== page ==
Tax officials have been criticised by the public spending watchdog for their handling of multimillion-pound tax settlements with major companies.
The National Audit Office said it was concerned about the processes used by HM Revenue and Customs (HMRC) for reaching agreements.
But it found that, in five cases that it asked former High Court tax judge Sir Andrew Park to examine, the settlements were "reasonable" and fair to the public purse.
Sir Andrew was called in by the NAO after MPs on the Public Accounts Committee (PAC) warned that taxpayers' money was at risk from "secret deals" between HMRC and big firms.
In a report, the NAO said the HMRC took decisions which were incompatible with its established settlement strategy and that specialist staff were sometimes excluded from negotiations or did not understand the reasons for settlement.
Amyas Morse, the head of the NAO, said: "On the basis of Sir Andrew Park's reports, I conclude that the settlements reached by HMRC in these five cases were all reasonable.
"Moreover, in settling them, the department successfully resolved multiple, long-outstanding tax issues.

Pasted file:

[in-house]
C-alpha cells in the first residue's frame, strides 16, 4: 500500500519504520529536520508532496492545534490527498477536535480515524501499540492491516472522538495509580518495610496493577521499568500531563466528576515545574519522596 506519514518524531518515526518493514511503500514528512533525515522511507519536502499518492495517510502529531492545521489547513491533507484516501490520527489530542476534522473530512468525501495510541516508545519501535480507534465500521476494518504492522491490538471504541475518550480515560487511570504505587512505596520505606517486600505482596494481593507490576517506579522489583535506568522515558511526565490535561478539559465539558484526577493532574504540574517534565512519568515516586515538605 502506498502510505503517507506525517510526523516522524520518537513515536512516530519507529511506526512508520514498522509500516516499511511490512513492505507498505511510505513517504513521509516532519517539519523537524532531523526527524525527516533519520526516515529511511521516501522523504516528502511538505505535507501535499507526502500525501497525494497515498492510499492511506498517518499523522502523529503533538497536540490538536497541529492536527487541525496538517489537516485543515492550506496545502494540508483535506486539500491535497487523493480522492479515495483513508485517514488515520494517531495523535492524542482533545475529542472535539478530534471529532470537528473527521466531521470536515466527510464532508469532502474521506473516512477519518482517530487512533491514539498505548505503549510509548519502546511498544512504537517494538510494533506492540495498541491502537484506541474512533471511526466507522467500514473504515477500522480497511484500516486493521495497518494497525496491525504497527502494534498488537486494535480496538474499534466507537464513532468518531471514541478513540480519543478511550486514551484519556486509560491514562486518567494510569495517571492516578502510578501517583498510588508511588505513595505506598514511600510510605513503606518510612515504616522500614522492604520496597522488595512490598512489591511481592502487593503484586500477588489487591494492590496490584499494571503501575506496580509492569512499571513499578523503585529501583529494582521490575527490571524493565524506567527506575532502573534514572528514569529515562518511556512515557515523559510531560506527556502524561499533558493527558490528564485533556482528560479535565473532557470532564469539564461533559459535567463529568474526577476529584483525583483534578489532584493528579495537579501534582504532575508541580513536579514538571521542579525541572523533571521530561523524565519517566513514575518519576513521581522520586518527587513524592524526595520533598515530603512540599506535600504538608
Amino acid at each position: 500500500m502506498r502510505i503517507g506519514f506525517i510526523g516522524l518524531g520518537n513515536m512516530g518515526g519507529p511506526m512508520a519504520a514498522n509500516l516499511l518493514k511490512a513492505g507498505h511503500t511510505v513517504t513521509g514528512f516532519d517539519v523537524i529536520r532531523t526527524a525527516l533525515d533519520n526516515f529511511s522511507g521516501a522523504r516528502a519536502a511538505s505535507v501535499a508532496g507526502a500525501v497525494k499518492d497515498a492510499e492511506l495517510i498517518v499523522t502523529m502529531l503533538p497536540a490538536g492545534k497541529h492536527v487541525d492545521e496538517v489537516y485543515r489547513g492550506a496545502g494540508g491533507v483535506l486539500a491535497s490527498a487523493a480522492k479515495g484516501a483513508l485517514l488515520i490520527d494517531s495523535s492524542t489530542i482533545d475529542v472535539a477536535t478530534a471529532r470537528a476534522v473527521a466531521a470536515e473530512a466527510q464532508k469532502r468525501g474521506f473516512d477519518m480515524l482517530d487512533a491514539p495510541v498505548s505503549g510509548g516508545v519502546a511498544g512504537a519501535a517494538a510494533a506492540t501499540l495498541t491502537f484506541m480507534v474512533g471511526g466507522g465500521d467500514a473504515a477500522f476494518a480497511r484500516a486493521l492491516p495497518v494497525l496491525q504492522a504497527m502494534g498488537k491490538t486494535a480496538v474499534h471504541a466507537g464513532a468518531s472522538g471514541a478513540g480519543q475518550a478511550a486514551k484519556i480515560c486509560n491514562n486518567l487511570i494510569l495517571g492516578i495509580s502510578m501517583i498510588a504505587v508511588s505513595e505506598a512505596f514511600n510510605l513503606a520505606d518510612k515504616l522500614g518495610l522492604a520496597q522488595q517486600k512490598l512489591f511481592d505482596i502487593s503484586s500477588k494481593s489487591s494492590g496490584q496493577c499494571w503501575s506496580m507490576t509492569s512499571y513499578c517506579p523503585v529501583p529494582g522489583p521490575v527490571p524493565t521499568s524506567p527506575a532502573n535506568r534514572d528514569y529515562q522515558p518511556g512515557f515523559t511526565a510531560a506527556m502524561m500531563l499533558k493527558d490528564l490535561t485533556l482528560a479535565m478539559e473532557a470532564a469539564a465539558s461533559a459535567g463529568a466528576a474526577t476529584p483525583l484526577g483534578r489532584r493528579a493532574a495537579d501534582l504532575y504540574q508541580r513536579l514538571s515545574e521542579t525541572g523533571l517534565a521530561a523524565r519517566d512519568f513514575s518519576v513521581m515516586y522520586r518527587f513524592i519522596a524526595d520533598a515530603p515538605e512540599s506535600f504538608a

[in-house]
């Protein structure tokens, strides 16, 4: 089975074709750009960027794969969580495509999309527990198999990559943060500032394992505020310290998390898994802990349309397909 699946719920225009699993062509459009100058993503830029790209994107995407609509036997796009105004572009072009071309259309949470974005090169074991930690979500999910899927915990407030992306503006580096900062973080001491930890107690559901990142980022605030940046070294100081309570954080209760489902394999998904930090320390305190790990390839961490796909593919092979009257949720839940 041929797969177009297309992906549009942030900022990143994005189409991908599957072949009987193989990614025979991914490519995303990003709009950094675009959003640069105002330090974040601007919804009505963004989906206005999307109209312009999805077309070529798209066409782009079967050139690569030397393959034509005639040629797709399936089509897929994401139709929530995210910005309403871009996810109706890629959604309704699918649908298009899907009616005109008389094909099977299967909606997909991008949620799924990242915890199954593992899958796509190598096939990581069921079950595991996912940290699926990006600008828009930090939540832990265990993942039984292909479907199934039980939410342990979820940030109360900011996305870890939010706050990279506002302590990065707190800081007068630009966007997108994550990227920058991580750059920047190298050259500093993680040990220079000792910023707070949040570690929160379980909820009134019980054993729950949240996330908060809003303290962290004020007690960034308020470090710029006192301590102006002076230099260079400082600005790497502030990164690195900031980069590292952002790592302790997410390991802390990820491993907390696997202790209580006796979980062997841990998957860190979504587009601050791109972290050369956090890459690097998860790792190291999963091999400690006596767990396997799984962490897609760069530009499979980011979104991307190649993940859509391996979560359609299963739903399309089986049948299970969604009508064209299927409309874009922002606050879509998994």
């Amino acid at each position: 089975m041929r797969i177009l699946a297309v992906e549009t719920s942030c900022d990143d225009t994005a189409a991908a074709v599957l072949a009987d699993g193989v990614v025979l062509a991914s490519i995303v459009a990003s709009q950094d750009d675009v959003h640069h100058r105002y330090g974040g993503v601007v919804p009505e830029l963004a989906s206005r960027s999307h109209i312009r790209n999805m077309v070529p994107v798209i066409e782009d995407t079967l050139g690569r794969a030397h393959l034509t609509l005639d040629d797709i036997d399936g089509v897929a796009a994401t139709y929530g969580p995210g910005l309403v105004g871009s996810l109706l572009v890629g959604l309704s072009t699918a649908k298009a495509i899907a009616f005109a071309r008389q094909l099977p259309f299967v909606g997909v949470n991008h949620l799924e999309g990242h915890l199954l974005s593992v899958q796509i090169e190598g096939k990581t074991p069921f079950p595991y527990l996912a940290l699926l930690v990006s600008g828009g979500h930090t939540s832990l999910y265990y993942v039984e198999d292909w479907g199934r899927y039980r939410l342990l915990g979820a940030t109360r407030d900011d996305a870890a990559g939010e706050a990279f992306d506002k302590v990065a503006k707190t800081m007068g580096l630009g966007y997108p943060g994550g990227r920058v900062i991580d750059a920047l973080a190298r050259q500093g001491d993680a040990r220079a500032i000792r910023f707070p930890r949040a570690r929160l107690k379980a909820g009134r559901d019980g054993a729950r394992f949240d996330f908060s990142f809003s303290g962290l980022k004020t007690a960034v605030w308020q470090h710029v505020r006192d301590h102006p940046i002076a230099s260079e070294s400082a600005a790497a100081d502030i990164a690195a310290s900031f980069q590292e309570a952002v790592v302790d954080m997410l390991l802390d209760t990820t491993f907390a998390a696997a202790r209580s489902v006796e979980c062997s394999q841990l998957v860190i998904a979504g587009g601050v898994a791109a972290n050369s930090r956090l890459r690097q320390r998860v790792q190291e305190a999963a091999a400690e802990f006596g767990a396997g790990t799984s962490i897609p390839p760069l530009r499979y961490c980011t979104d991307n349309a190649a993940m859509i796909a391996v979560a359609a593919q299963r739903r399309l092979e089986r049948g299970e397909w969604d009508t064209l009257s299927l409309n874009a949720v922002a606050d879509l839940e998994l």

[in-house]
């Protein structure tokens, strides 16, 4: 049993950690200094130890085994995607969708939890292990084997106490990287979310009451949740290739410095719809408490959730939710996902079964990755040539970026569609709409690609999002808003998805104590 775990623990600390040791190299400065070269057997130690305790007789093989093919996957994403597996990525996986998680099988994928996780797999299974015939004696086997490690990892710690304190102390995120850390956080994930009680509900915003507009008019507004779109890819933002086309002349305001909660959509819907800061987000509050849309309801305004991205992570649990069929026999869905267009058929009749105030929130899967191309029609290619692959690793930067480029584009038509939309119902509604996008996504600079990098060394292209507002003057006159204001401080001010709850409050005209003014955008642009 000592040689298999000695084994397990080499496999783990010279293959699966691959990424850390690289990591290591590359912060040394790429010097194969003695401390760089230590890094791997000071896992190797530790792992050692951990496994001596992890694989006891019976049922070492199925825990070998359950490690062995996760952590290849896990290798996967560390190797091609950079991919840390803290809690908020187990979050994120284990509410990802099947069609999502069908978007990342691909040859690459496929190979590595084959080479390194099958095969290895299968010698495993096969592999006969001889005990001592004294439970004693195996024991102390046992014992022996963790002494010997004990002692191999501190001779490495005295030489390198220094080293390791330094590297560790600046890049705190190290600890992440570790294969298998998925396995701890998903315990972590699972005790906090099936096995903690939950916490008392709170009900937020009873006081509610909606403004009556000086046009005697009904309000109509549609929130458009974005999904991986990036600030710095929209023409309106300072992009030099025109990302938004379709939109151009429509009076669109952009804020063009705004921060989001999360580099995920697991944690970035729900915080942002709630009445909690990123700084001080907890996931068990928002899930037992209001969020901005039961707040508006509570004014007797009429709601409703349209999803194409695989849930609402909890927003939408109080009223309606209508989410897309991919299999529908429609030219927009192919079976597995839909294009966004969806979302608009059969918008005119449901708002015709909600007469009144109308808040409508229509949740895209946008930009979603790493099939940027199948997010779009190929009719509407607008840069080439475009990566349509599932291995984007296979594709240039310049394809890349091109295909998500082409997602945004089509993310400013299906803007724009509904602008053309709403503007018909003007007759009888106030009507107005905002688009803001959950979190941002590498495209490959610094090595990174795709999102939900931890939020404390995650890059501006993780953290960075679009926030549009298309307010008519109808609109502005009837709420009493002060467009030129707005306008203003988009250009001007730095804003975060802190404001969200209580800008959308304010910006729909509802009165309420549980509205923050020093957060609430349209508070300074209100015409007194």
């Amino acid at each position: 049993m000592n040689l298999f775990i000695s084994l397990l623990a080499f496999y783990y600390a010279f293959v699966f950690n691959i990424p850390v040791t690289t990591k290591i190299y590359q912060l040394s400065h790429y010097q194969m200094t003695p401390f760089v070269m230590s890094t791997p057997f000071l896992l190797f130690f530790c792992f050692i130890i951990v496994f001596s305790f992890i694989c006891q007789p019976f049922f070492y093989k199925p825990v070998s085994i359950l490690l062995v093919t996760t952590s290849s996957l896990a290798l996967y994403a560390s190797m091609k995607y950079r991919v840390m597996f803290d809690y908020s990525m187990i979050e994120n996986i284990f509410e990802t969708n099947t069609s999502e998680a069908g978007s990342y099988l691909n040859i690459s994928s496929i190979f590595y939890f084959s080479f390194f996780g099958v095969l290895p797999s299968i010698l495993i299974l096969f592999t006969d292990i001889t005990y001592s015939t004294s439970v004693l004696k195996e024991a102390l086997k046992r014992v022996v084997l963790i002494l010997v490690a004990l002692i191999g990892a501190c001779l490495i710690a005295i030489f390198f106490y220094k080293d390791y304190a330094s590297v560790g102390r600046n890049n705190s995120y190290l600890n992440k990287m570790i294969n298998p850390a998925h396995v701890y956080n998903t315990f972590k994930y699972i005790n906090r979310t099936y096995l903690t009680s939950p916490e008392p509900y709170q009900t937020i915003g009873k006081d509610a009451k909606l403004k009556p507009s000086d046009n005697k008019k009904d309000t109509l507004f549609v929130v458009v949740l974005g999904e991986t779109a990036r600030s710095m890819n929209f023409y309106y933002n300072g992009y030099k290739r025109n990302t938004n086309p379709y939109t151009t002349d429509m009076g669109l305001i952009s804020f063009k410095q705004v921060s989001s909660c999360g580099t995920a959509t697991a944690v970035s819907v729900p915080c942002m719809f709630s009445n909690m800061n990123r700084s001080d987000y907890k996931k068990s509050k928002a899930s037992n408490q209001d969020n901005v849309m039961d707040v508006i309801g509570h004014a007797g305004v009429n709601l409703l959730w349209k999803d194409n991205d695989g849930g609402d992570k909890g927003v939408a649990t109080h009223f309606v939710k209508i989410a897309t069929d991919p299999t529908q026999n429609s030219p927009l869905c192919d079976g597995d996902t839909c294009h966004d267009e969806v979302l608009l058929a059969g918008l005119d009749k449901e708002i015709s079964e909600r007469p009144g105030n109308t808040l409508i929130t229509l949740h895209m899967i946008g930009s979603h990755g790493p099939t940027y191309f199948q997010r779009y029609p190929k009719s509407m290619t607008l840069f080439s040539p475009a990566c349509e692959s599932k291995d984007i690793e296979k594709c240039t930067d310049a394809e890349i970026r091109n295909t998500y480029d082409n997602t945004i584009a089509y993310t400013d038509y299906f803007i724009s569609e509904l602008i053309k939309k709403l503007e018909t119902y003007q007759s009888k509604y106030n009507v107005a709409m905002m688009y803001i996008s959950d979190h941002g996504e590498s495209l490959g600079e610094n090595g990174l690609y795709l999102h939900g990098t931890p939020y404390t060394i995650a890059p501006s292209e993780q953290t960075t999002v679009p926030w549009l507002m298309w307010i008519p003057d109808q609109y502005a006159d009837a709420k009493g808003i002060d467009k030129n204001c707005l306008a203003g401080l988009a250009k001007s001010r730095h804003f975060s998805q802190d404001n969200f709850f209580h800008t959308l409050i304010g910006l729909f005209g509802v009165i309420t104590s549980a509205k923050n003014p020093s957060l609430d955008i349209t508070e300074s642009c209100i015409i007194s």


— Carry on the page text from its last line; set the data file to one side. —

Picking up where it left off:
"However, our concerns over the processes by which the settlements were reached have been confirmed.
"It was not appropriate to set up governance arrangements specific to certain cases or to fail to apply processes correctly.
"Poor communication with staff also undermined confidence in the settlements."
PAC chairwoman Margaret Hodge, a Labour MP, said questions remained over why officials "bypassed the proper processes".
"With billions of pounds of tax at stake, it is extremely worrying that the department failed to involve its own specialists in the final negotiations and follow its own rules by settling for less than it could have won in litigation," she said.
"These deals have sent a message that it's one rule for big business and another rule for everyone else."
Mrs Hodge said the PAC wanted officials to commit to "cleaning up their relationship with big business".
An HMRC spokesman said: "We welcome today's report, which confirms that the settlements reached were reasonable and that the overall outcome for the Exchequer was good.
"We have always maintained that the settlements represented good value for the UK, by making sure that large businesses play by the rules in often complex international transactions.
"In February we announced new governance arrangements for significant tax disputes, to provide greater transparency, scrutiny and accountability, and we are currently appointing a new tax assurance commissioner to ensure a clear separation between those who negotiate and approve settlements."